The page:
Love the color of them!!
Now to paint the walls.....the white cab's are making the lavender walls look blue.
I should also mention, we thought that we would see some small stones from the concrete in the tops. There is no sign of any rocks or sand at all. It is a very even color, no holes, no air bubbles, nada!!
where did you get the molds from? I am planning on doing a radiant edge, would you suggest this? also (sorry if I missed any of these details) how many square feet did you do?
No idea about radiant edges......
Approx 60 sq ft
Ok. So it is the wknd. The time to get a lot done. Until you factor in a 2 yr boy and 2 girls.
We carried in 3 out of the 4 pieces for the counter-tops yesterday. We are down to the 400lb piece. Yikes!!
We did notice that when we sanded the sink area (we had some seams), that the smoothness wore off and became more cement looking. We ceased sanding and will have the guys at work make some stainless steel stripes to cover the seams.
Sink: Oh what a mess. We had purchased a brand new Glacier Bay stainless steel sink and faucet combo from Home Depot. We had a heck of a time getting our garbage disposal hooked back up. Once that was done, after about 3 trips to the store, we hooked up all the water and pvc drainage pipes. We literally monkeyed around with this sink for over 5 hrs. We could not get any water out of it at all. Everything was hooked up correctly, just no water. Maddening. Returned the sink and bought a different sink, Evelyn brand maybe?, and a Moen faucet. 1 hour later and everything was hooked up and working. Bottom line, while I may have gotten an odd lemon in the Glacier Bay brand (which is HD's generic line) I will never purchase that brand again.
We decided to take an afternoon siesta today. 2yr old didn't get a nap yesterday and that is a problem. Everyone should be starting to wake up here and then we will put the plywood on big part of the counter and wait for some unknowing neighbors to come home to help carry the beast in.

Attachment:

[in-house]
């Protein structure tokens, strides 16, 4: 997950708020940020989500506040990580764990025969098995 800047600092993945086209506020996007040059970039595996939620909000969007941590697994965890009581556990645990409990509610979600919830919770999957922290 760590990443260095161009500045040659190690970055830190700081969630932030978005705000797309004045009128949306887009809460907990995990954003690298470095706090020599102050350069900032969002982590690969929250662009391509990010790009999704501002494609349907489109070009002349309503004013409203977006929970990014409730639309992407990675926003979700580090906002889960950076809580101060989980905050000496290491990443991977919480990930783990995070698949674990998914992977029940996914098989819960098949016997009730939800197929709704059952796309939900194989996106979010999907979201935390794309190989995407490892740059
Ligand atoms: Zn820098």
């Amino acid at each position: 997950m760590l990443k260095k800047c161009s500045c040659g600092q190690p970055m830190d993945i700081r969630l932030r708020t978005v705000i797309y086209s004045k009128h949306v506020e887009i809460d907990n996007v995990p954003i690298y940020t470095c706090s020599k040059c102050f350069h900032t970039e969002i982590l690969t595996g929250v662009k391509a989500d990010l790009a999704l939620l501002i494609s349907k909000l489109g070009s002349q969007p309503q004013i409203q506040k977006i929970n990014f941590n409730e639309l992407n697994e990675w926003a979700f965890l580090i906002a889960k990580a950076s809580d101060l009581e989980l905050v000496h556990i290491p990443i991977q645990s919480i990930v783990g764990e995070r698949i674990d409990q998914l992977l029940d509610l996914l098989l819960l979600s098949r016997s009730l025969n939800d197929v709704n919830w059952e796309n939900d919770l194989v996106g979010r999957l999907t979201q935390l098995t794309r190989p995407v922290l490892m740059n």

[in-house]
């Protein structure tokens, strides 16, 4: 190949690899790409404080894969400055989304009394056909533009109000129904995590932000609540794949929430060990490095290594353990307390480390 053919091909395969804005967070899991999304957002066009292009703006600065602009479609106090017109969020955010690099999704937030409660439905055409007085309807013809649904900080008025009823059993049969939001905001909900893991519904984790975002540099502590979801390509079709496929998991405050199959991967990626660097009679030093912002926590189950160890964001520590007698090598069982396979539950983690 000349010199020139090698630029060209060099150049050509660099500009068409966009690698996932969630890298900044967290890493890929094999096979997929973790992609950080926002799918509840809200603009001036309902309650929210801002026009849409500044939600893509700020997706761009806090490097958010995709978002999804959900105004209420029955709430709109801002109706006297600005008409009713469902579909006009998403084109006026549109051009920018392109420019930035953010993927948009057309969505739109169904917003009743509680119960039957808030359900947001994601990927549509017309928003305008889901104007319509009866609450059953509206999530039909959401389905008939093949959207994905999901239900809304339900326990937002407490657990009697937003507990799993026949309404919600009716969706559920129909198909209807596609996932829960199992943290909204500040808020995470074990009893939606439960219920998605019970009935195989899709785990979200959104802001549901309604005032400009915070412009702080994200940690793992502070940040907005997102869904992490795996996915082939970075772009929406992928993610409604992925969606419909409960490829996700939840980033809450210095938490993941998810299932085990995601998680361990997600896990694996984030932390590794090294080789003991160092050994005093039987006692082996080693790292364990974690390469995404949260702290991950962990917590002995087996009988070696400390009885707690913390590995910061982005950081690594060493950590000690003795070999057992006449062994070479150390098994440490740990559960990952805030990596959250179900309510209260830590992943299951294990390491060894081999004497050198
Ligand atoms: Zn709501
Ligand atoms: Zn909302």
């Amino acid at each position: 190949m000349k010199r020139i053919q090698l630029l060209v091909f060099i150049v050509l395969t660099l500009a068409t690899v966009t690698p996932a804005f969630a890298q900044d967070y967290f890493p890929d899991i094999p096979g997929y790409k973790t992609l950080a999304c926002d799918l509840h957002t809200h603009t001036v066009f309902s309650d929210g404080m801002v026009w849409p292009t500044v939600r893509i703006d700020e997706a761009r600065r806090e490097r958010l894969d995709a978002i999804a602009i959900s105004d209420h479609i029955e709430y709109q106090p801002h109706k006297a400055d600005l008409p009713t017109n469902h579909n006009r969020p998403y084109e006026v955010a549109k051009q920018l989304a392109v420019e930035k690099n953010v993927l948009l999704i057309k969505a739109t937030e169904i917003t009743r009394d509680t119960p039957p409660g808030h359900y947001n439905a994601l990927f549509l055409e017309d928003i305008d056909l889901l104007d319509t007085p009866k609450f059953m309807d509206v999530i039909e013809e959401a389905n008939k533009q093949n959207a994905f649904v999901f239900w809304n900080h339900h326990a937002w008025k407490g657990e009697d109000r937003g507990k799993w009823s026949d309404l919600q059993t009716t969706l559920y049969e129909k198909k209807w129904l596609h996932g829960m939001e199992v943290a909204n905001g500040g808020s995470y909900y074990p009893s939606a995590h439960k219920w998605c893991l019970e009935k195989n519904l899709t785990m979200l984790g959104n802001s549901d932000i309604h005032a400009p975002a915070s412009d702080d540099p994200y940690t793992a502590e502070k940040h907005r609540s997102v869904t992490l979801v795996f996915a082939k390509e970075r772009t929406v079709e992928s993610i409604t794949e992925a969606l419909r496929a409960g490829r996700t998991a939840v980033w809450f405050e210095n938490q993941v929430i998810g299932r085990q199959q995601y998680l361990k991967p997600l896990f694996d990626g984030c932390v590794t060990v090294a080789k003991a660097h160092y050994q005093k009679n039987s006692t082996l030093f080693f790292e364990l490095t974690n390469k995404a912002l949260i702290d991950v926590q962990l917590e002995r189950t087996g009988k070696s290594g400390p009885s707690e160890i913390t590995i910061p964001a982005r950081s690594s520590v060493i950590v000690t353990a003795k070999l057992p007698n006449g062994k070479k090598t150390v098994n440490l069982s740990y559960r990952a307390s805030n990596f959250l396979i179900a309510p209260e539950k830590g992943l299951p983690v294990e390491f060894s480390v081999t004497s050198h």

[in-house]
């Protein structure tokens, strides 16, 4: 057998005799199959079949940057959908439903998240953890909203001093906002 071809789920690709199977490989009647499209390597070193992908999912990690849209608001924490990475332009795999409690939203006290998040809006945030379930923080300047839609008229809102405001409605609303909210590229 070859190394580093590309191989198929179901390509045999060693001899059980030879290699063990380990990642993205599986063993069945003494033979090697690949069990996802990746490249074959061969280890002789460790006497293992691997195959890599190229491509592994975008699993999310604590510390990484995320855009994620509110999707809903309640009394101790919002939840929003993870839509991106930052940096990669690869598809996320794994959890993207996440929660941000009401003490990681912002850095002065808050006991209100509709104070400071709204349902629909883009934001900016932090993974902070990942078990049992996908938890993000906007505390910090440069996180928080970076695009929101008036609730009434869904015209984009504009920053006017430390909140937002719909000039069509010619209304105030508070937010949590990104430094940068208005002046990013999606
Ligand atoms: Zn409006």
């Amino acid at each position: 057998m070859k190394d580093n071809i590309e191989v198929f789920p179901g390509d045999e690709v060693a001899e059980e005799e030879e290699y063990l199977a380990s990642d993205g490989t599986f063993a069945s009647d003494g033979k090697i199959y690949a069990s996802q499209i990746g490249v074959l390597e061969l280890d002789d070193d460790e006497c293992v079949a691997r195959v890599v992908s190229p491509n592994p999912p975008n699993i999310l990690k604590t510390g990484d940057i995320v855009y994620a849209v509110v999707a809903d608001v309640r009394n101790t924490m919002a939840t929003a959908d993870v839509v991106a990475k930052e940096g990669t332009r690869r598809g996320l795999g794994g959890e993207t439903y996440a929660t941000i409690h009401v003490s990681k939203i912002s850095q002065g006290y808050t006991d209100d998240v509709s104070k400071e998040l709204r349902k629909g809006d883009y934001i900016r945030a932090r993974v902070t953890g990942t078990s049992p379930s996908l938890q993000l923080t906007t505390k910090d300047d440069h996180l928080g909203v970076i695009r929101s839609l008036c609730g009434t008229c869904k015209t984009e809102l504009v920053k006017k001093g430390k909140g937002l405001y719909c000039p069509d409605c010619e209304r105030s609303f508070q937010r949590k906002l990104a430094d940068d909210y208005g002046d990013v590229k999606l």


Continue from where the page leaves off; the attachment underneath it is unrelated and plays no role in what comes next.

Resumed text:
I should mention, we poured last wknd. The large piece, we just flipped out of the molds yesterday. Actually, we were flipping the whole mold over without unscrewing anything and it started to move. We laid it down and were able to lift the mold right off without any prying or unscrewing. We had rubbed it with a light coat of olive oil before pouring.
I do have some pictures to post, but the kids have my phone somewhere. I will try to post tonight.
Pictures from today.
Top picture is the large piece that needs to be moved in tonight or tomorrow or when we have all eaten enough spinach and wheaties. Above it, you can see the white mold that it was in. That is the inside of the mold that you can see, so you can see that there is no concrete stuck to the inside of the mold.
Bottom is the sink (that works).
Tile back splash needs to come out, but not today.
I have a bone to pick with you, MNDIY! Until I saw your thread, I decided concrete countertops were too hard to do to get a good result and was planning to go the white bread granite route. NOW, since your countertops look awesome and your postings make it sound like NO BIG DEAL and can't stop thinking about it.....Argh!
Hope those work out for you, lots more work than just paying someone to throw a slab in. I'm curious to know how they hold up. A coworker did his in cement and he repairs them occasionally--that seems to be a quasi-advantage: you need to be some sort of god or a spectacular moron to manage to damage granite, but you can't fix it; cement you can patch easy enough.
I got myself a Glacier Bay sink, massive thing. Two basin. Hopefully mine works, 'cause I like the sink. Got it from Loews; Glacier Bay is a big brand manufacturer, not a Home Depot brand like Ryobi. My toilet is Glacier Bay (want a Toto). Not surprised at the mis-assessment that a broken lemon is probably an American store brand: 'American Standard' is a toilet manufacturer, after all, which is highly appropriate.